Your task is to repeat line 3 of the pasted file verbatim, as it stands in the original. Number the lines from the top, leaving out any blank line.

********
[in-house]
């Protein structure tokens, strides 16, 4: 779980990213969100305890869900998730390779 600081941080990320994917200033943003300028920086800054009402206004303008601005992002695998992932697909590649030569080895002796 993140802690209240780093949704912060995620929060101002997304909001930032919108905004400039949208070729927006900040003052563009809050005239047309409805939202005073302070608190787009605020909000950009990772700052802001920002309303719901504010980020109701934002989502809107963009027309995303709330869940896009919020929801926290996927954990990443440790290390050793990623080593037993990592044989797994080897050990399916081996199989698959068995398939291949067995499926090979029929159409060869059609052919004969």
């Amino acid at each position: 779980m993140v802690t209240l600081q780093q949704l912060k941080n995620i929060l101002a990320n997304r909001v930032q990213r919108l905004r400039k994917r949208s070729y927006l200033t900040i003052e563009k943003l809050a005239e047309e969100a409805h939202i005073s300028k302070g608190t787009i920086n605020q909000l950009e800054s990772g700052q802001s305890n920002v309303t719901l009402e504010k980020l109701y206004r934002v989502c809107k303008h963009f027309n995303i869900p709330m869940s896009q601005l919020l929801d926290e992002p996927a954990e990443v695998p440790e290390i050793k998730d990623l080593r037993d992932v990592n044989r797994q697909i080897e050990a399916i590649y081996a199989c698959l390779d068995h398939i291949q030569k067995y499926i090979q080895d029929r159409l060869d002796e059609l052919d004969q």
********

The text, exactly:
């Amino acid at each position: 779980m993140v802690t209240l600081q780093q949704l912060k941080n995620i929060l101002a990320n997304r909001v930032q990213r919108l905004r400039k994917r949208s070729y927006l200033t900040i003052e563009k943003l809050a005239e047309e969100a409805h939202i005073s300028k302070g608190t787009i920086n605020q909000l950009e800054s990772g700052q802001s305890n920002v309303t719901l009402e504010k980020l109701y206004r934002v989502c809107k303008h963009f027309n995303i869900p709330m869940s896009q601005l919020l929801d926290e992002p996927a954990e990443v695998p440790e290390i050793k998730d990623l080593r037993d992932v990592n044989r797994q697909i080897e050990a399916i590649y081996a199989c698959l390779d068995h398939i291949q030569k067995y499926i090979q080895d029929r159409l060869d002796e059609l052919d004969q």